Even on a purely synthetic diet, your body would still use living cells as an energy source. Our bodies contain more bacterial cells than human, mostly contained in our gut. These microbes process any nutrients we ingest and when they die, we absorb their cellular components as nutrition. The lining of the gut is the most rapidly dividing population of ...


20

Yes, mantises hunt cicadas... Mantis eating cicada. Source: Dreamstime. ...and yes, orioles hunt cicadas too... Oriole eating cicada. Source: Bird Ecology Study Group. .., and what may be more relevant to your idiom: orioles prey on mantises. Oriole eating mantis. Source: Sustainable Adventure.


20

The issue is that it is not always a cycle, when you drain wetlands or burn forests to make more farmland that's not a cycle that is permanent change. A change that can continue having effects for centuries. Then of course you have petroleum fuel used to run tractors and the production of fertilizer which are often not cycles either but pure extraction. ...


18

The more "dangerous" properties of spicy peppers are chiefly due to capsaicin. Sigma-Aldrich sells purified capsaicin, for which they provide safety information, including an MSDS. Most of it is the usual, unsurprising set of warnings about irritation to eyes and the respiratory system. However, there are LD50 numbers: LD50 Oral - rat - male - 161....


16

I'm sure it varies wildly based on the animal and what they're eating. In general, if in the course of an animal's natural feeding process it picks up a little dirt, it has evolved to cope with that. Animal's behaviors and guts have evolved to fit their food source and lifestyle. For a behavioral example, seals will eat rough rocks to help breakdown bones ...


16

One of the most common toxins in mouldy food/bread is aflatoxin. The exposure to high amount of aflatoxin can lead to acute aflatoxicosis with fulminant hepatic failure and even death. While mild exposure to aflatoxin could be asymptomatic, it is better not to take a chance considering possible complications (citation from the link above): Aflatoxins ...


15

Yes. Rob Rhinehart has developed what he refers to as "a food substitute intended to supply all of a human body's daily nutritional needs, made from powdered starch, rice protein, olive oil, and raw chemical powders" which he calls Soylent. It was developed and tested largely in 2013, crowdfunded late 2013, and is expected to start shipping in ...


15

It's a mix of all the proteins in whatever organism the food is coming from. Some (especially vegetable/grain) sources might have fairly specific proteins present because you are eating a specific part of that organism which is enriched in that particular protein, but ultimately the specific proteins don't matter much unless you have some sort of allergy. ...


14

1 billion hives (at 10,000-50,000 bees/hive this is 10-50 trillion bees) Managed: 100 million hives Based on country-level data from FAO, supplemented for a few countries with Apiservices, in 2011 there were about 80 million managed hives. Because FAO lacks any data for some countries, and other countries under-report (for instance US figures don't ...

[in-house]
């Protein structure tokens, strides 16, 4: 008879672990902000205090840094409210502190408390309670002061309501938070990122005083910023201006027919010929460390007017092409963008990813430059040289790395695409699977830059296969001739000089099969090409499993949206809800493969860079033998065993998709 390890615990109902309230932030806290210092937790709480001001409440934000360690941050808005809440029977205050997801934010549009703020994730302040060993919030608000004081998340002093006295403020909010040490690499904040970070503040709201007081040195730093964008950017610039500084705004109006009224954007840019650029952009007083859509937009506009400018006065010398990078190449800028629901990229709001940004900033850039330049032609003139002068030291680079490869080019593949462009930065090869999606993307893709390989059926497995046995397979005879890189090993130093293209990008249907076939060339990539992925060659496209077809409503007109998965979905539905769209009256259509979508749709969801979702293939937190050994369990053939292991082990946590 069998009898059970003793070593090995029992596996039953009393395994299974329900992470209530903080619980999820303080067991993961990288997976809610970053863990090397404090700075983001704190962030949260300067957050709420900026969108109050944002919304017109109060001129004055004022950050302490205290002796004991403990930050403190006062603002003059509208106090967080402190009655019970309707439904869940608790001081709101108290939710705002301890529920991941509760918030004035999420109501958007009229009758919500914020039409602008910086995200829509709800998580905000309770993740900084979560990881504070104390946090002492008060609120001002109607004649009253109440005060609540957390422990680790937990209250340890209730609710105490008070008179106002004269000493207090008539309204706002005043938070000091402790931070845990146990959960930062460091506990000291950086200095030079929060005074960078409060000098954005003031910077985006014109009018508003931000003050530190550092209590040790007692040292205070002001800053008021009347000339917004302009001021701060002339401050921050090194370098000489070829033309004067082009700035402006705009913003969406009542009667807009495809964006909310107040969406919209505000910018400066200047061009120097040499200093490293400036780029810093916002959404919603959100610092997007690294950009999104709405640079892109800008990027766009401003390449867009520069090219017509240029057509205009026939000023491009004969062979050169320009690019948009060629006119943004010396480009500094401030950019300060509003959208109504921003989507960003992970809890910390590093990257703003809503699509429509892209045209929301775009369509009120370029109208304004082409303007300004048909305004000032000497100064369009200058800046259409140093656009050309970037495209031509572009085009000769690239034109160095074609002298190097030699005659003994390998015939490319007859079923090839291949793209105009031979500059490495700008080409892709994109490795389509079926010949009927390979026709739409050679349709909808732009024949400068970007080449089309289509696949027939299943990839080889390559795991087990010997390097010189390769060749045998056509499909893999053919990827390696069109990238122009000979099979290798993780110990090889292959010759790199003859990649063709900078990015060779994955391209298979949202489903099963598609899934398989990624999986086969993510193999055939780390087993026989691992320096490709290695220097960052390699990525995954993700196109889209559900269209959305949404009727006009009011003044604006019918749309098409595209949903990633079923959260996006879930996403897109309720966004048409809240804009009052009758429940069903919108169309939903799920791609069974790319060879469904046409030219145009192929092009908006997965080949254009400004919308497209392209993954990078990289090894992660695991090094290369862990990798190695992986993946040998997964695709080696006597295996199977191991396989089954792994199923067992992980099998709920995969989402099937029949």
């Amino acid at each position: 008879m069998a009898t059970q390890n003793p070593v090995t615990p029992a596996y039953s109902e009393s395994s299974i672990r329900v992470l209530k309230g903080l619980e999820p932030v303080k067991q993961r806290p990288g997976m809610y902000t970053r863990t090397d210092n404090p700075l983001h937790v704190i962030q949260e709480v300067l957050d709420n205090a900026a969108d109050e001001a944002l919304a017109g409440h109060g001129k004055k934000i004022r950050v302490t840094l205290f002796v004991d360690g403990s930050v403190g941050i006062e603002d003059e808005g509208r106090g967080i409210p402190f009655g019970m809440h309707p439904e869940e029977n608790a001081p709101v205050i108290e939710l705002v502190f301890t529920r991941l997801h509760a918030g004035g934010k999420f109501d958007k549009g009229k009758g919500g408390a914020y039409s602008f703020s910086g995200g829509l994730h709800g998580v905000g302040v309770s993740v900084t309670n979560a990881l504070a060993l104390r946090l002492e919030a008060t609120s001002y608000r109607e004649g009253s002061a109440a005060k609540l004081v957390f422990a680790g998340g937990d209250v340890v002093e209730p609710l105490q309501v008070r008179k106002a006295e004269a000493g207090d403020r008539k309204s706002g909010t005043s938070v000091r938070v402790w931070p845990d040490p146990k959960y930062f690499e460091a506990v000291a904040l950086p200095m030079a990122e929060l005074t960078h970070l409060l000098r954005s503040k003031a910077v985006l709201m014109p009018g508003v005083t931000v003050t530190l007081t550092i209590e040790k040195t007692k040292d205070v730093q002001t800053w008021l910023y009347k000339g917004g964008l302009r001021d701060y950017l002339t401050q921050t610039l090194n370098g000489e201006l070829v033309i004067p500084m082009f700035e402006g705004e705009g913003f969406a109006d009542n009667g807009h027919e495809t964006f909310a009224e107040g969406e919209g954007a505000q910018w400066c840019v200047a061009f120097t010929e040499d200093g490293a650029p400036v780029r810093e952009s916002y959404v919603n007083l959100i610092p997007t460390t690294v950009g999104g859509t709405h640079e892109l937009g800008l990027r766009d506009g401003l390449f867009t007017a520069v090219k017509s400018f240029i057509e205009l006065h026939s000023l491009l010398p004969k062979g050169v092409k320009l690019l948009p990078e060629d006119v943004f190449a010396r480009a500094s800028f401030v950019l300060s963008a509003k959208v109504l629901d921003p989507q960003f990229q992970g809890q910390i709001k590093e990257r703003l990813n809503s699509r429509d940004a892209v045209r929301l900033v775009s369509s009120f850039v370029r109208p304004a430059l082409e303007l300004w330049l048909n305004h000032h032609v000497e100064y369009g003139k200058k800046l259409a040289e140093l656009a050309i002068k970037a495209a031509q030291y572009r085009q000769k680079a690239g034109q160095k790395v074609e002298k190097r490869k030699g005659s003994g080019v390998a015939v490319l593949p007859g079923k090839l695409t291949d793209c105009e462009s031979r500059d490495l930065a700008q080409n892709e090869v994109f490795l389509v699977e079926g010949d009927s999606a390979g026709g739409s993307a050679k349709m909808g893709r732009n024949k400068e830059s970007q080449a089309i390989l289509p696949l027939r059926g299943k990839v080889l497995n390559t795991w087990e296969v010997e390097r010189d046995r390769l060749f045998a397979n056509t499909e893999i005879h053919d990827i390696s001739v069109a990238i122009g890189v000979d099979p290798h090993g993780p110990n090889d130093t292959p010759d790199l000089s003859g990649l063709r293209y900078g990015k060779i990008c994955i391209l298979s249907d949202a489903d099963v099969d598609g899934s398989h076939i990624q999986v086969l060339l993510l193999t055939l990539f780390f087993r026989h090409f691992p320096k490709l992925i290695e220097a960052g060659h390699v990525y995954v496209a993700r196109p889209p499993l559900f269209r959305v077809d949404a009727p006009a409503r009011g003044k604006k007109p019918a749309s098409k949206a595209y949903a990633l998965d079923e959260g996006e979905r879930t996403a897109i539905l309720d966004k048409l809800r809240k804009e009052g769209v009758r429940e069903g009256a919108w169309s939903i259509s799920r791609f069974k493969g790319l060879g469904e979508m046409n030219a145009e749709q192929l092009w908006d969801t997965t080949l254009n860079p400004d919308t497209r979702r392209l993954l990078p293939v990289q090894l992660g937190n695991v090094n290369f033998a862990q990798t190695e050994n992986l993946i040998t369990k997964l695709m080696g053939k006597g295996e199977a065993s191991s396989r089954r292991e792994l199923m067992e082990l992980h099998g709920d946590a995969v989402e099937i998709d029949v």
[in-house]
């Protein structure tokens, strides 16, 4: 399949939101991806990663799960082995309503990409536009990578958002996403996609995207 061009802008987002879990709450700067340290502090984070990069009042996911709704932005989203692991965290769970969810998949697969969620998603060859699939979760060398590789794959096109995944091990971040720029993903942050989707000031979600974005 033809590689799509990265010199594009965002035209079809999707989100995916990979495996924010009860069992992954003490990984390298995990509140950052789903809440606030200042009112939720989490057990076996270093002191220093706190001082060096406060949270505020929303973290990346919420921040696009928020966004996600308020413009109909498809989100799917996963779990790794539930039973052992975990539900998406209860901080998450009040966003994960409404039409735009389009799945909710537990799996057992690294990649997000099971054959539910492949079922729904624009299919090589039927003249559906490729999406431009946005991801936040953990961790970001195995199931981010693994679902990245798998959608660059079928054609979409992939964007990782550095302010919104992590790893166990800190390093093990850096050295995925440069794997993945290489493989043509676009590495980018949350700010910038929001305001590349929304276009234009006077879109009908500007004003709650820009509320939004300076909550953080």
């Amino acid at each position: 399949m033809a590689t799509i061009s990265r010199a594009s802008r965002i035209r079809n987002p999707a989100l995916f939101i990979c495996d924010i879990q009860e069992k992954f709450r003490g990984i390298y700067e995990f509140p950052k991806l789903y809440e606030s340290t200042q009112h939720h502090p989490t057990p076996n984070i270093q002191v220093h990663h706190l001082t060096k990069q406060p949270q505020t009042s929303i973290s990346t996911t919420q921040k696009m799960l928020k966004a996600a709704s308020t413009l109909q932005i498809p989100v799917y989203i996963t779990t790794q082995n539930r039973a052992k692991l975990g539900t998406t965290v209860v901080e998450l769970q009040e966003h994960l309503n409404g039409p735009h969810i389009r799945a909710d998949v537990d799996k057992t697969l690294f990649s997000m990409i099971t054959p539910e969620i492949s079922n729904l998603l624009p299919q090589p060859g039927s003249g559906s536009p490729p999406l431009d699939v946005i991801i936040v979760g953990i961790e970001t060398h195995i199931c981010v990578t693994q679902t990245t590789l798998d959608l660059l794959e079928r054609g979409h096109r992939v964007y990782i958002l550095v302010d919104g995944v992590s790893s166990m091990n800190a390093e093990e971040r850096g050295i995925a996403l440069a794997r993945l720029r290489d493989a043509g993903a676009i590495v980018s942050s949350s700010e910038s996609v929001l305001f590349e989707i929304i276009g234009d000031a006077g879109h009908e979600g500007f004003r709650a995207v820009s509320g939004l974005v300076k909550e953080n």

14

Of course eggs are not vegetarian. Eggs are, well, the eggs of chickens (usually). Chickens are animals so their eggs are animal matter as well. Whether or not the egg has been fertilized is completely irrelevant, eggs are chicken just as much as drumsticks are. The color of the egg has nothing at all to do with it. All eggs are, by definition, animal cells....


14

Wheat and other grasses are very significant sources for human nutrition. Grass seeds are digestible; seeds have to digest themselves to sprout, with very little biochemical machinery. Human civilization is founded on the ability to cultivate grass to eat. It is due to pepsin that a cellulase supplement would not help to digest grass stems and leaves. ...


14

Your question is phrased somewhat ambiguously as to whether you're asking about the theoretical possibility, the feasibility, or the practical ability in everyday life. 1) Theoretically, yes. It is chemically possible to produce all substances that humans need to survive without the use of living organisms in the process. In the end, biological systems use ...


13

I'm going to focus on the why do carnivores exist part of this question, which should be extendible to answer why humans eat meat. Let's start a thought experiment in which we only allow the consumption of vegetation (plants). In the simple system, we have our plants (lettuce) and our herbivores (rabbits). The lettuces have a constant population size and ...


13

Generally, cold suppresses sweetness. As an example, consider soft drinks that are usually served cold: they taste sweeter when warm (like you said with your examples of drinks). Our taste receptors send a stronger signal to the brain when activated by warmer substances and so the perception of sweetness, in this case, is lessened when we consume cold food ...


12

Microwave ovens can indeed kill bacteria in food by heating them to high temperatures. For example, this article found that microwave heating could kill all of the Salmonella bacteria in a chicken thigh sample: The effect of microwave heating on Salmonella Enteritidis inoculated on fresh chicken was investigated using a microwave oven (800 w) to ...